Security Now 234

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Security Now
Episode 234

Security Now 234: Your Questions, Steve's Answers 85

Internet Explorer as a file system, using Live CDs for security, and Steve takes on the iPad...

News & Errata

02:45 - 5:30

  • Steve has a section about the PDP 8 on his website

5:31 - 11:03

  • A mum in Minnesota was fined 1.92 million dollars after being accused of illegal file sharing by the RIAA
  • The judge then reduced the fine to $54,000
  • The RIAA then offered her a deal to reduce the fine to $25,000 if she told the judge to vacate his decision to reduce the penalty
  • She refused this offer

11:04 - 14:11

  • There was a presentation at black hat by Jorge Luis Alvarez Medina called "Internet Explorer Turns Your Personal Computer Into a Public File Server."
  • It uses features of internet explorer to do this. But this was never an intended use and Microsoft it working to fix it
  • It can give a remote site full access to your file system

14:11 - 15:38

  • There is a security update out for Real Player
  • If you don't need it Steve recommends uninstalling it

15:39 - 17:27

  • Steve's analysis of Lock Note is coming up next week

20:44 - 38:12

  • Steve thinks the iPad is great value at $499
  • Steve likes the idea of having a portable web browser
  • Steve also thinks there is no camera to save money but there will be a USB camera attachment you can buy

Spinrite Story

38:12 - 40:17 Mark Jones (Unknown)

The geek squad said the hard drive was defective but Spinrite fixed it

Questions & Answers

43:47 - 01:27:15

Question: [ 01 ]

43:47 - 47:35 Steve, Van A. Eash (Laredo, Texas)
Question: Can you run .Net applications in Firefox ?

Answer: There used to be a .NET framework assistant for Firefox but Steve can't find it for Firefox 3.5. He recommends using internet explorer for any websites that require .Net and Firefox for all other browsing

Question: [ 02 ]

47:36 - 51:50 Hans in Uppsala (Sweden)
Question: I suggest people use a virtual machine for online banking as it is more convenient than using a live CD or a separate computer. Is this a secure solution ?

Answer: No as the PC you are using the virtual machine on could have malware on it monitoring all network activity

Comment: [ 03 ]

51:51 - 54:00 Francois Pominville (Montreal)
Listener Comment: Before using a Linux live CD for online banking I recommend turning the computer off for 30 seconds to ensure any viruses in memory are removed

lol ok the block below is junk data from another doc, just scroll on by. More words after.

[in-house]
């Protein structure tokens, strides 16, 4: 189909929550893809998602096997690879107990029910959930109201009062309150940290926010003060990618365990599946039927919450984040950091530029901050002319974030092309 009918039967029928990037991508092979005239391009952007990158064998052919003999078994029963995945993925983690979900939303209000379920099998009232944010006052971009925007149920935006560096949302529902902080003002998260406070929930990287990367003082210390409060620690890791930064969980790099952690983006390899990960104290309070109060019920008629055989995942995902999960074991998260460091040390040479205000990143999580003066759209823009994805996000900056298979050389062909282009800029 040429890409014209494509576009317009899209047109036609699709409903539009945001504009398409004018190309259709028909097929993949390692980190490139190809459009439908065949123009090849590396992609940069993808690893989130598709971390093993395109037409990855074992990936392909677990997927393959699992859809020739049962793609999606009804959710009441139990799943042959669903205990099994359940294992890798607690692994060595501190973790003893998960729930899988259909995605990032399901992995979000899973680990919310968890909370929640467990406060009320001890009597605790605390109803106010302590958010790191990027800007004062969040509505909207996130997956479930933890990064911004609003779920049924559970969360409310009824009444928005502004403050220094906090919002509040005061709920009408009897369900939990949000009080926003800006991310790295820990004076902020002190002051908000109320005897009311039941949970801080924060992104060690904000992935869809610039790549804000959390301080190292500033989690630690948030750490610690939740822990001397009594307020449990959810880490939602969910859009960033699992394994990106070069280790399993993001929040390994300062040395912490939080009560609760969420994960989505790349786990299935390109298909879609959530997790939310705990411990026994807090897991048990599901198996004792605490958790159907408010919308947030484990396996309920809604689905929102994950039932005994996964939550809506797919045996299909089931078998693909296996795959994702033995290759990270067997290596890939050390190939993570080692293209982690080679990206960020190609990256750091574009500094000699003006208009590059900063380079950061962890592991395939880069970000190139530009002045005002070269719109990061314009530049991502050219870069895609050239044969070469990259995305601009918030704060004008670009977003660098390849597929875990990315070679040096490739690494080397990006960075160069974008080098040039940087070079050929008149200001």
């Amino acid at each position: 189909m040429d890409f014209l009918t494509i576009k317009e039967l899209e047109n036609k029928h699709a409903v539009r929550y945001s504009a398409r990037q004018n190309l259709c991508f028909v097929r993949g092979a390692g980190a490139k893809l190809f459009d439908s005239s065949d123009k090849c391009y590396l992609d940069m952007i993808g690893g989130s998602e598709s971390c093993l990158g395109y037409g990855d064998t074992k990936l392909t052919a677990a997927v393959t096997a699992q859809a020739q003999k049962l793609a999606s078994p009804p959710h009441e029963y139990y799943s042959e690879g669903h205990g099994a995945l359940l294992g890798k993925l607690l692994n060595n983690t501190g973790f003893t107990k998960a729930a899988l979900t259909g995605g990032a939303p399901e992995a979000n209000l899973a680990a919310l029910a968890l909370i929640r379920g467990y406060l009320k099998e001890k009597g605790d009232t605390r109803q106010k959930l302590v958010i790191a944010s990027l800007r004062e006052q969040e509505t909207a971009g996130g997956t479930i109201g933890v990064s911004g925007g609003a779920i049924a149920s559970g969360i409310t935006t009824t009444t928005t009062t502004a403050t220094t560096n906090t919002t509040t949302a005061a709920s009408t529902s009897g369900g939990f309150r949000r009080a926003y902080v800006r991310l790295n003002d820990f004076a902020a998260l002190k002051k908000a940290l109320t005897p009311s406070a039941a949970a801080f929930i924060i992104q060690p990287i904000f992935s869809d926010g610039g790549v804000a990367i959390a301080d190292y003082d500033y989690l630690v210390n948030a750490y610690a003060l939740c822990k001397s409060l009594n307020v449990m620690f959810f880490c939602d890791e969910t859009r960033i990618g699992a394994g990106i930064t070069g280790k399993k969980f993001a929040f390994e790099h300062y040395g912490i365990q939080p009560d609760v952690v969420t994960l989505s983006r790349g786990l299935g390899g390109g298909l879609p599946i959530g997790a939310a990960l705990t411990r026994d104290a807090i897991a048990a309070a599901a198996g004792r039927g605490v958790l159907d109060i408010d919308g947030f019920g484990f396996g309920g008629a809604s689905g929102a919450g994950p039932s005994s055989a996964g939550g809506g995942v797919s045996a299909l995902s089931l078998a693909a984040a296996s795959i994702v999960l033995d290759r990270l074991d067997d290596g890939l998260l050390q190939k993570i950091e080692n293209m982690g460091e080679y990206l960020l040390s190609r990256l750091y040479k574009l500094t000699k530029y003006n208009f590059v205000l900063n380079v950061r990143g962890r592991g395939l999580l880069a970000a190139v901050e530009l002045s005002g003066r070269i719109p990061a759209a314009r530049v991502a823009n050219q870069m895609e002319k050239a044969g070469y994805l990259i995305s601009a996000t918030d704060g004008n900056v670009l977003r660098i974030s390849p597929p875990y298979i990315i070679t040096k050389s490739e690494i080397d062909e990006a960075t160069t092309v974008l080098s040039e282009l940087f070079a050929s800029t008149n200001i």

Steve's Comment: Steve can not see the benefit of this

Comment: [ 04 ]

54:01 - 01:01:20 Anonymous (Michigan)
Listener Comment: I heard you and Leo discuss what happens when one side of the connection has SSL renegotiation disabled, as in the case of Apple's recent update to its broken SSL/TLS. In the discussion that followed, you described the unlikely instance of SSL sessions that last a month or more, which is correct.

However, where this issue also arises in more practical terms is with client certificate authentication, which is a use case which you touched on when you previously discussed session renegotiation. You might have forgotten to mention it this time.

At least with Apache, the behavior of client certificate authentication depends on whether you apply the directive on a per-server or per-directory context. In the per-server context you have to supply a valid client certificate to establish the SSL connection to the server. In a per-directory context, you establish a non-client certificate authenticated connection first. Once you request a directory requiring certification, Apache forces a session renegotiation before giving the client the data. So you start with an insecure connection, try to go to that directory. Apache says, no, wait a minute, it's secure, let's renegotiate so that we can have a secure connection. He gives a link to the Apache docs for this.

http://httpd.apache.org/docs/2.2/mod/mod_ssl.html#sslverifyclient